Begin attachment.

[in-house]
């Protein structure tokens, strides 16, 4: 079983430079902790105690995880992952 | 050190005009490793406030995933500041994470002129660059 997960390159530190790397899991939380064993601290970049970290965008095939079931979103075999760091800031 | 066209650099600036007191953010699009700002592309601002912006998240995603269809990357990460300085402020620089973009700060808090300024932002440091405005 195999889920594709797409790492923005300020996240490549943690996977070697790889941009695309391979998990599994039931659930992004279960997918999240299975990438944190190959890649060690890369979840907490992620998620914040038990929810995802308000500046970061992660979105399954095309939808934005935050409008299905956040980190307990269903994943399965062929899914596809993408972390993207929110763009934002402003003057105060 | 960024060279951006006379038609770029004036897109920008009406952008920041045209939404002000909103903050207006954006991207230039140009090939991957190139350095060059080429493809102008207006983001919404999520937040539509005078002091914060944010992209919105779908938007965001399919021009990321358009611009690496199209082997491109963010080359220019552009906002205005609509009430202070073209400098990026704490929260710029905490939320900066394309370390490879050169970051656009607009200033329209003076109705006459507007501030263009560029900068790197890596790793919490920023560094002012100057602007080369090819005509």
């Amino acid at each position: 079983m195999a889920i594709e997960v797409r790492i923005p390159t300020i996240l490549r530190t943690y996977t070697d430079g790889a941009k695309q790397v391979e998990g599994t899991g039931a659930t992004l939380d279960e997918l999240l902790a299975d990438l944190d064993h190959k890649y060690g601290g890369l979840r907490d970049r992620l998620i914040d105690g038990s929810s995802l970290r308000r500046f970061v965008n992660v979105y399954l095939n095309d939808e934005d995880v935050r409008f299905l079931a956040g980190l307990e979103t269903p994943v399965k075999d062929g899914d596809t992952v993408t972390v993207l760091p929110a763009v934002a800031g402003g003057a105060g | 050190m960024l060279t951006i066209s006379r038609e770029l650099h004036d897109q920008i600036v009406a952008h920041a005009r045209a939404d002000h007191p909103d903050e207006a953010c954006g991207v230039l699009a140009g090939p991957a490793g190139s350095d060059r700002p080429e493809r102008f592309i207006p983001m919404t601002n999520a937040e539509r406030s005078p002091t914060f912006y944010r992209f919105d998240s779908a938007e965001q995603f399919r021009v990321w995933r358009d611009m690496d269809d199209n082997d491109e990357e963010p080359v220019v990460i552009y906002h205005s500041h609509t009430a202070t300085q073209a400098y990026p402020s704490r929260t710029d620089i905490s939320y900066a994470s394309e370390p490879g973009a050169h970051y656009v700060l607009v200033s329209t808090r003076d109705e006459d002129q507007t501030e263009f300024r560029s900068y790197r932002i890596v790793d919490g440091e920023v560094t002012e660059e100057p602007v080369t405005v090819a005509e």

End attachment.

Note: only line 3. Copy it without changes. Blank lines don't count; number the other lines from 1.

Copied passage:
């Amino acid at each position: 079983m195999a889920i594709e997960v797409r790492i923005p390159t300020i996240l490549r530190t943690y996977t070697d430079g790889a941009k695309q790397v391979e998990g599994t899991g039931a659930t992004l939380d279960e997918l999240l902790a299975d990438l944190d064993h190959k890649y060690g601290g890369l979840r907490d970049r992620l998620i914040d105690g038990s929810s995802l970290r308000r500046f970061v965008n992660v979105y399954l095939n095309d939808e934005d995880v935050r409008f299905l079931a956040g980190l307990e979103t269903p994943v399965k075999d062929g899914d596809t992952v993408t972390v993207l760091p929110a763009v934002a800031g402003g003057a105060g | 050190m960024l060279t951006i066209s006379r038609e770029l650099h004036d897109q920008i600036v009406a952008h920041a005009r045209a939404d002000h007191p909103d903050e207006a953010c954006g991207v230039l699009a140009g090939p991957a490793g190139s350095d060059r700002p080429e493809r102008f592309i207006p983001m919404t601002n999520a937040e539509r406030s005078p002091t914060f912006y944010r992209f919105d998240s779908a938007e965001q995603f399919r021009v990321w995933r358009d611009m690496d269809d199209n082997d491109e990357e963010p080359v220019v990460i552009y906002h205005s500041h609509t009430a202070t300085q073209a400098y990026p402020s704490r929260t710029d620089i905490s939320y900066a994470s394309e370390p490879g973009a050169h970051y656009v700060l607009v200033s329209t808090r003076d109705e006459d002129q507007t501030e263009f300024r560029s900068y790197r932002i890596v790793d919490g440091e920023v560094t002012e660059e100057p602007v080369t405005v090819a005509e």